Kozłówka Palace

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Zamoyski Palace
Gmina Kamionka, Poland - panoramio (3).jpg
View from the garden.
General information
Architectural styleRococo and neoclassical
Town or cityKozłówka
Construction started1735
Design and construction
Architect(s)Józef Fontana

Kozłówka Palace (pronounced: [kɔzˈwufka], Polish: Pałac w Kozłówce) is a large rococo and neoclassical palace complex of the Zamoyski family in Kozłówka, Lubartów County, Lublin Voivodeship in eastern Poland.

The palace was built between 1735 and 1742 and is one of Poland's official national Historic Monuments (Pomnik historii), as designated May 16, 2007, and tracked by the National Heritage Board of Poland. It currently houses the Zamoyski Family Museum in Kozłówka. The Kozłówka Landscape Park lies south of the palace complex.


The original palace was built in the first half of 18th century for Michał Bieliński, voivode of Chełmno; its architect was Jozef II Fontana.[1] It represents the characteristic type of baroque suburban residence built entre cour et jardin (between the entrance court and the garden). Its architecture is original - a merger of European art with old Polish building traditions. In 1799, the Palace was acquired by the aristocratic Zamoyski family.[1] It belonged to the family up until 1944. The palace experienced a period of great prosperity during the times of Count Konstanty Zamoyski who remodelled the palace in order to turn it into one of the most monumental and representative magnate residences in Poland.[2]

Between 1879 and 1907, the palace was rebuilt in Neo-Baroque style, the chapel was modified (modelled on the chapel at Versailles Palace); a theatre, a second outbuilding and an entrance gate were also added.[3] The palace also features a unique sewers system from the turn of the 19th and 20th centuries, which made it possible for the owners of the property to have access to some of the earliest modern bathrooms in Europe.[4]

In 1903, the Kozłówka entail was established by Tsar Nicholas II of Russia, which meant that the property belonging to the Zamoyski family could not be sold or divided and automatically passed by law to the eldest heir.[5]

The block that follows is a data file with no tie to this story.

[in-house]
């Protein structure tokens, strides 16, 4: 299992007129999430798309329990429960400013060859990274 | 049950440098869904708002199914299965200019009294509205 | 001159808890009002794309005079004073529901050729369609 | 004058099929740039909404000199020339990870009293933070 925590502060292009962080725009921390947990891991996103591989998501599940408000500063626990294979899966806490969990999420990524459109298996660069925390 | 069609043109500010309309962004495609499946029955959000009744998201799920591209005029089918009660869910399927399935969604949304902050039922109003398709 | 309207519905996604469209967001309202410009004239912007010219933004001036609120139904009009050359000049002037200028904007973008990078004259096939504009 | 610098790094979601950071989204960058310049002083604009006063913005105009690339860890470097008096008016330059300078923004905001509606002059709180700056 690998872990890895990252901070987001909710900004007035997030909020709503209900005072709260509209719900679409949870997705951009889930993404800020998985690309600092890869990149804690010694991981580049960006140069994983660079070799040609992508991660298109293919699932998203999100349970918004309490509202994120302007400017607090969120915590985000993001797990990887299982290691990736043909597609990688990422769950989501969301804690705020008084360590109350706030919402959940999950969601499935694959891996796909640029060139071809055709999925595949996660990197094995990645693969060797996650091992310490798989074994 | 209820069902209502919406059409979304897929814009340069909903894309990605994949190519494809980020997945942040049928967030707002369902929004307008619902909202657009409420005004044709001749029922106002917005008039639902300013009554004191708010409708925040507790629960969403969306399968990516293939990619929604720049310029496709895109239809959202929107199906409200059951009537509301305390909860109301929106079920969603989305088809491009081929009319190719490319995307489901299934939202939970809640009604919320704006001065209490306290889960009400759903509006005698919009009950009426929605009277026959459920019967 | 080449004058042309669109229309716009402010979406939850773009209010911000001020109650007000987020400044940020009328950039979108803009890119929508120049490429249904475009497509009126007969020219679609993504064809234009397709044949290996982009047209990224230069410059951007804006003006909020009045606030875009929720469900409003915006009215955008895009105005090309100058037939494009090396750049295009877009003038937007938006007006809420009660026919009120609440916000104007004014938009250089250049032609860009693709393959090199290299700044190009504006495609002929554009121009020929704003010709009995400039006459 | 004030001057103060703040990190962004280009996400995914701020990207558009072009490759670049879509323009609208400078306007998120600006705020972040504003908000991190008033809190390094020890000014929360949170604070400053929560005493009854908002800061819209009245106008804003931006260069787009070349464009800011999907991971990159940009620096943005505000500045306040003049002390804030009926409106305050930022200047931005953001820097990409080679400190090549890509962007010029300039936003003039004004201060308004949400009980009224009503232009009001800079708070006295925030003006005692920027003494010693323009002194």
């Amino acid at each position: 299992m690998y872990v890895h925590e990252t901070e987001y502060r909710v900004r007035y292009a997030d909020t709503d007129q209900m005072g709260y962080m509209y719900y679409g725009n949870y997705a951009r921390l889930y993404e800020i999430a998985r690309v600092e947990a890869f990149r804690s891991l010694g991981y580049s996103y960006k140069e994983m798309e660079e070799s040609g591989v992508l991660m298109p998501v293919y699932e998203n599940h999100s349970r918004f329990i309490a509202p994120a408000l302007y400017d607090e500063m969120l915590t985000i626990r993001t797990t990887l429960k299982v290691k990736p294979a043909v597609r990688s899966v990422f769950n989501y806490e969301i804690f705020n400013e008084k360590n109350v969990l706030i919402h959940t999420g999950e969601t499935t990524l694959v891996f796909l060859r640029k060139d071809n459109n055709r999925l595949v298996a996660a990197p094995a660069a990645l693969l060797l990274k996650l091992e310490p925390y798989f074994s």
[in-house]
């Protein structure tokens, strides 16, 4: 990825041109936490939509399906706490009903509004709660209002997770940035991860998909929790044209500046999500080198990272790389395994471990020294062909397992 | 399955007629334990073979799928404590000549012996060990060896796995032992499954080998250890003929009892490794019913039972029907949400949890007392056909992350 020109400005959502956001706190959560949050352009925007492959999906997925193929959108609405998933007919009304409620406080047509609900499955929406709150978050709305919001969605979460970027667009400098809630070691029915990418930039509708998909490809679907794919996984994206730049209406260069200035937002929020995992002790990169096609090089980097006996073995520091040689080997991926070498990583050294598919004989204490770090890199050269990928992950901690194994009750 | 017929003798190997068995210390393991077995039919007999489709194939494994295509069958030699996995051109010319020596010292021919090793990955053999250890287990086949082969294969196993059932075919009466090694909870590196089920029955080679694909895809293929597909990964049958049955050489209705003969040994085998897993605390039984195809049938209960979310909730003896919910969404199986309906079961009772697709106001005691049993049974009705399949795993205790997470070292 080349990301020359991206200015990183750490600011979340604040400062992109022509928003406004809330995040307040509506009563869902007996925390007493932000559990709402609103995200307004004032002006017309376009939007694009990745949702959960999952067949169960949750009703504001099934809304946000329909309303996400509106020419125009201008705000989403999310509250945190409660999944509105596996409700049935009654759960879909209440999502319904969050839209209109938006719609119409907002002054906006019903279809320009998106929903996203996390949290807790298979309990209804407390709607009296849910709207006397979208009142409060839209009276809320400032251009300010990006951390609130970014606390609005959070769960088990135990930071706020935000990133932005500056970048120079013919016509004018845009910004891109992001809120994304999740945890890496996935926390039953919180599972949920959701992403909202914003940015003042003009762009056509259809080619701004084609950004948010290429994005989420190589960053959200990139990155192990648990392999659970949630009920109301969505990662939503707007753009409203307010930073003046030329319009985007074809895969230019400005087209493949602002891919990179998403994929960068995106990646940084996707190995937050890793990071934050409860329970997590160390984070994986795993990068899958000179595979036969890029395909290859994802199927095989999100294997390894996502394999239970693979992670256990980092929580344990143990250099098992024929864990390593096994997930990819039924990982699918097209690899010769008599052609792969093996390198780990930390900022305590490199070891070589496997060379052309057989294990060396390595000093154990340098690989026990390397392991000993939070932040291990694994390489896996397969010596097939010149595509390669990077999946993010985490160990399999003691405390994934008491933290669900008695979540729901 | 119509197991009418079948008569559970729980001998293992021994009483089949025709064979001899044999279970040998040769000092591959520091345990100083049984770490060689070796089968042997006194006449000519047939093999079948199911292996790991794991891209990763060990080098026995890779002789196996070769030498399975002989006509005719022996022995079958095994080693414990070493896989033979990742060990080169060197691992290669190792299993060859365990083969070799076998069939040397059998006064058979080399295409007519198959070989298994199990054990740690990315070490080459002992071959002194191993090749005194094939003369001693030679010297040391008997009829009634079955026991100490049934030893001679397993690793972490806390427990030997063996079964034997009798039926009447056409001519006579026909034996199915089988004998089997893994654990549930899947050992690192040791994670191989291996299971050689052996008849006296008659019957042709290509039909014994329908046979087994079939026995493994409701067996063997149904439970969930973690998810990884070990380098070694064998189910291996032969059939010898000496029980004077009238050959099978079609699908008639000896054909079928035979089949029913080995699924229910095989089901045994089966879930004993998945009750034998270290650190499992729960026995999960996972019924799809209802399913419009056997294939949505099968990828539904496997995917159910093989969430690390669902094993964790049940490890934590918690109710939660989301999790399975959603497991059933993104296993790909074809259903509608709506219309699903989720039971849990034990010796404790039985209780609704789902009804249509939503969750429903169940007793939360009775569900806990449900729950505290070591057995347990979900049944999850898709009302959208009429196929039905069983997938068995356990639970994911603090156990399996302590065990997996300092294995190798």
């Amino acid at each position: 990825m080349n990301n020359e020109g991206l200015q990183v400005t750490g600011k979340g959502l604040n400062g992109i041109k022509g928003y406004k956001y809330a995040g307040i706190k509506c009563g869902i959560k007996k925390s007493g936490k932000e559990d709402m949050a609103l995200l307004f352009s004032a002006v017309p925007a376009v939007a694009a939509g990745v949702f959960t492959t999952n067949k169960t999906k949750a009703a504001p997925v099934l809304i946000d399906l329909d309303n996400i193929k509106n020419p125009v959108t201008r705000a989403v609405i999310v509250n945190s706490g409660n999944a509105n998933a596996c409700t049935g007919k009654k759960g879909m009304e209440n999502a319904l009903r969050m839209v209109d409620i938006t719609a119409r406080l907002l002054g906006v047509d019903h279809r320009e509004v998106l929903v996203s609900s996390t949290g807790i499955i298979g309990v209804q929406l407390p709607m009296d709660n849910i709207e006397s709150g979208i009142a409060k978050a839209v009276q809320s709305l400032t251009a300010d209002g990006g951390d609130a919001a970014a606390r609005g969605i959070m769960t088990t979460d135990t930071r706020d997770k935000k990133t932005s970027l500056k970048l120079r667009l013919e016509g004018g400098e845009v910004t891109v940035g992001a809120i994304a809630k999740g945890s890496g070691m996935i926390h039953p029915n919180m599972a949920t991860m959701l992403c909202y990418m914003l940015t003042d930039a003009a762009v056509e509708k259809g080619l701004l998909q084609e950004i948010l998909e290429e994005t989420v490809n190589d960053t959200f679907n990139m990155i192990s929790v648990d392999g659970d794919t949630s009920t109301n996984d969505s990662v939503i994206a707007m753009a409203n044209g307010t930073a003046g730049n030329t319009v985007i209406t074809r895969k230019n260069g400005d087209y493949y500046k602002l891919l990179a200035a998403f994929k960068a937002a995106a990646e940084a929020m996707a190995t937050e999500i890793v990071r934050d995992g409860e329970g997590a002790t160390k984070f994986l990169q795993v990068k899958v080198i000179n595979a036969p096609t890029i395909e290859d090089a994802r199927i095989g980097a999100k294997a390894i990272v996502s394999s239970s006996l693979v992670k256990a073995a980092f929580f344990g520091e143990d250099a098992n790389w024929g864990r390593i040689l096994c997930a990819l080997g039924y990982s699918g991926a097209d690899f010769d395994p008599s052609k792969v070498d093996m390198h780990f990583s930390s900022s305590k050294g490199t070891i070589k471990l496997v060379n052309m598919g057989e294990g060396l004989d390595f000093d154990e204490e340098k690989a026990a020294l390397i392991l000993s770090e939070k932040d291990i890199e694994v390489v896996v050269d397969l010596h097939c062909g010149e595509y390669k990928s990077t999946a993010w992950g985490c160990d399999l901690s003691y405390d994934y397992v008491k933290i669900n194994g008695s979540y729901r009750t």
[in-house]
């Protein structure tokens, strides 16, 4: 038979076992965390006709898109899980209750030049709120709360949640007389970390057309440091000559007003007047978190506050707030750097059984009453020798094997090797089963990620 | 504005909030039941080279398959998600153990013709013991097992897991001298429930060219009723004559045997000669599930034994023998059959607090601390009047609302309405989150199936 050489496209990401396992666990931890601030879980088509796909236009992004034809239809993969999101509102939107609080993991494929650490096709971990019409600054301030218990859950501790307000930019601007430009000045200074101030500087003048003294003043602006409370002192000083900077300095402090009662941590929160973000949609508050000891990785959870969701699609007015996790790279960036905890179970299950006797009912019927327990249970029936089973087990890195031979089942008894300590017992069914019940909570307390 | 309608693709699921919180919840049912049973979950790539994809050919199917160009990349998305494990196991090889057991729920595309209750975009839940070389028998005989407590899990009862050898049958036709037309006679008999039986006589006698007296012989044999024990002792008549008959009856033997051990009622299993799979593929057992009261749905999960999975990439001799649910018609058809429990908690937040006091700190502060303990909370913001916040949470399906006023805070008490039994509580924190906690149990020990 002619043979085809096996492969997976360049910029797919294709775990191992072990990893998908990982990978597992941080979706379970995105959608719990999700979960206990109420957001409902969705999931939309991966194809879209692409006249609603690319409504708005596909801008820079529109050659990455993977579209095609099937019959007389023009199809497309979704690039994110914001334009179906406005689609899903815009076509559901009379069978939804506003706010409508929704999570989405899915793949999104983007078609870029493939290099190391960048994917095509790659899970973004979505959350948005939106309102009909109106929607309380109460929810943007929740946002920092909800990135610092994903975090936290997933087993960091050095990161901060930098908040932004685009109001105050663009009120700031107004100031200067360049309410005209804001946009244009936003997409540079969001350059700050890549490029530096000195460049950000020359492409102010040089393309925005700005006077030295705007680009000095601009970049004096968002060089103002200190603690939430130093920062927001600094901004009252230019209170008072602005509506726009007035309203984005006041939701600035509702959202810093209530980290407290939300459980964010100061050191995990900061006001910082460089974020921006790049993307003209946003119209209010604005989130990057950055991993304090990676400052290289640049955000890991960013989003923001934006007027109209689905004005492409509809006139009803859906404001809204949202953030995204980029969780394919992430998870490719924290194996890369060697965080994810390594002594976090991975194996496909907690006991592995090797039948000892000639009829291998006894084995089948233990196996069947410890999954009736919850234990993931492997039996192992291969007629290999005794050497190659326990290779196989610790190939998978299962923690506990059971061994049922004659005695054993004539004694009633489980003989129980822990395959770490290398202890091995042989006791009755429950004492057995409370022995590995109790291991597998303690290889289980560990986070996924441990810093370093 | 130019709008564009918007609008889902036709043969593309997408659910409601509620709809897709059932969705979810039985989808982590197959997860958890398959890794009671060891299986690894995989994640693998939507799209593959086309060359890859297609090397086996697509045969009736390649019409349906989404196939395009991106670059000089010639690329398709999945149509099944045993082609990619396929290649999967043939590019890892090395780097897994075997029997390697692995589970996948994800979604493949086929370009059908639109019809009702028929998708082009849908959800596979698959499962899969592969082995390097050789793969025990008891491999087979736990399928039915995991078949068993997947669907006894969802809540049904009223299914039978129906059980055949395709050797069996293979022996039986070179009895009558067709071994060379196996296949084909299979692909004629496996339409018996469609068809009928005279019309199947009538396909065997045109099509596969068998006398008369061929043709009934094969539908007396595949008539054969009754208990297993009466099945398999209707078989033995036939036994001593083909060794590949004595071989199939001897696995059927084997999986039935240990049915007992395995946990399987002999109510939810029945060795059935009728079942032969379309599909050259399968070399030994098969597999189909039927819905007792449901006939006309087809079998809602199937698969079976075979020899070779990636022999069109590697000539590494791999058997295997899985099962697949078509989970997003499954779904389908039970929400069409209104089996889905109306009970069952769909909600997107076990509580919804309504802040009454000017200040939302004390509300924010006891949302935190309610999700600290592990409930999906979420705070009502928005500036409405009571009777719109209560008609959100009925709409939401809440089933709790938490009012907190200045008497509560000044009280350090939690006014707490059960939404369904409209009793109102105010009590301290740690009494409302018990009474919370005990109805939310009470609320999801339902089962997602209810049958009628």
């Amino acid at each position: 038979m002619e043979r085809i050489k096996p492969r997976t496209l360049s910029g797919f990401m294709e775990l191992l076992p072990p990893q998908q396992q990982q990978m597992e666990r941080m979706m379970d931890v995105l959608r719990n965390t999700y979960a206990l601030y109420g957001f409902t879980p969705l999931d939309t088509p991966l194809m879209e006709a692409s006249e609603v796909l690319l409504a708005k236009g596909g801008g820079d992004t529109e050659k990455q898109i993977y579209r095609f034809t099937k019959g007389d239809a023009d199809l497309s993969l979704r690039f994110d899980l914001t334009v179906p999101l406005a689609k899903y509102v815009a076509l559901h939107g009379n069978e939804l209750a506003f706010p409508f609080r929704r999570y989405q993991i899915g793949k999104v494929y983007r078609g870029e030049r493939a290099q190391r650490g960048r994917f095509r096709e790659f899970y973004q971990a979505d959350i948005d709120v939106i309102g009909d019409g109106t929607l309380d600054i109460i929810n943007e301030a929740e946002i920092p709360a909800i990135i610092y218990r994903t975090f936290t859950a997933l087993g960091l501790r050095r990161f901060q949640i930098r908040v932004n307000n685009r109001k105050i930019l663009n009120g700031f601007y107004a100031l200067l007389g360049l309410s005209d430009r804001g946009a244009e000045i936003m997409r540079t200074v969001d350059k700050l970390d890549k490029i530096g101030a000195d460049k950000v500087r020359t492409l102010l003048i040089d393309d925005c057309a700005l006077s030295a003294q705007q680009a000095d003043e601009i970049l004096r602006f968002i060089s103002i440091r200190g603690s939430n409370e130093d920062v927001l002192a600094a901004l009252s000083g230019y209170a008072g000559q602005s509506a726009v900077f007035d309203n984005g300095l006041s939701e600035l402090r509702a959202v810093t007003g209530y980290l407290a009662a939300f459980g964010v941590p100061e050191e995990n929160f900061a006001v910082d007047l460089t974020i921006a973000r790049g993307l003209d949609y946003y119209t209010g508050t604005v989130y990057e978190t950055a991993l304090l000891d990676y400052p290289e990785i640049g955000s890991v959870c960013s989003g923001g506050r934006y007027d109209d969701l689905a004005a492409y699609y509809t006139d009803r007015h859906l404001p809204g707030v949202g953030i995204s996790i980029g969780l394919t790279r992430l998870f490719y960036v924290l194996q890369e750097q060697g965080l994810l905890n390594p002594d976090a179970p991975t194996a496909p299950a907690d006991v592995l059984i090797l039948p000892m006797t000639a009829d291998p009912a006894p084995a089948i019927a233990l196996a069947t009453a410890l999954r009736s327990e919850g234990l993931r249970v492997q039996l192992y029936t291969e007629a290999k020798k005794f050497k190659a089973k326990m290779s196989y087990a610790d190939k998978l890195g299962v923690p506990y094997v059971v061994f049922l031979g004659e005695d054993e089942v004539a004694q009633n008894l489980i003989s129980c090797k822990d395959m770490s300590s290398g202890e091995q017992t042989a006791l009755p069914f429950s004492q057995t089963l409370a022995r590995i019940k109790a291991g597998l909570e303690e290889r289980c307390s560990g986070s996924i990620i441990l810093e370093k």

In 1928, the chairman of the Polish Gymnastics Society Sokół, Count Adam Michał Zamoyski, organized a training camp in the palace gardens for the Polish national gymnastics team in preparation for the 1928 Summer Olympics in Amsterdam.

From November 1944, when the last owners Count Aleksander Zamoyski and his wife Countess Jadwiga Zamoyska were forced to flee their palace, it became the property of the Communist regime, whose grip on Poland ended in 1989. It currently hosts the Zamoyski family museum.[6]

The interiors of the palace were preserved despite the ravages of the German Nazi and Soviet Regimes from 1939 to 1989. The original opulent design and most of museum quality art from the Zamoyski family collections remain.[6]

The surroundings of the palace also include a historic chapel, French Baroque garden, stables and a carriage house. The palace grounds also feature the Gallery of Socrealism, the largest collection of communist art in Poland featuring over 1,600 sculptures, paintings, drawings and posters.[7]

In popular culture[edit]

The palace served as a setting to a number of films and TV series including Janusz Morgenstern's 1967 series More Than Life at Stake, Konrad Nałęcki and Andrzej Czekalski's Four Tank-Men and a Dog (1966–1970), Janusz Majewski's 1970 horror film Lokis, Jerzy Antczak's 2002 biographical film Chopin: Desire for Love and John Daly's 2004 war drama The Aryan Couple.[8]


See also[edit]


  1. ^ a b (in English) "History of the residence". www.muzeumzamoyskich.pl. Retrieved 2010-08-01.
  2. ^ "Kozłówka - Palace and Park Complex". Retrieved 21 May 2020.
  3. ^ "Kozłówka - Palace and Park Complex". zabytek.pl. Retrieved 27 December 2022.
  4. ^ Marcin Dzierżanowski. "Pałac w Kozłówce. Na pokojach u hrabiego". national-geographic.pl (in Polish). Retrieved 29 December 2022.
  5. ^ Jaroszewski, Tadeusz S. (2000). Pałace w Polsce. Warsaw. p. 81-86. ISBN 83-7200-585-0.
  6. ^ a b "Pałac-Muzeum Zamoyskich W Kozłówce". Retrieved 19 May 2020.
  7. ^ Blanka Konopka. "Hidden behind the opulence of Lublin's former Zamoyski residence lies the largest collection of Communist art in Poland". thefirstnews.com. Retrieved 2 October 2021.
  8. ^ "Jakie filmy kręcono w Muzeum Zamoyskich ? Niecodzienna wystawa w Kozłówce". lublin.tvp.pl (in Polish). Retrieved 27 December 2022.

External links[edit]

Coordinates: 51°27′34.59″N 22°29′21.92″E / 51.4596083°N 22.4894222°E / 51.4596083; 22.4894222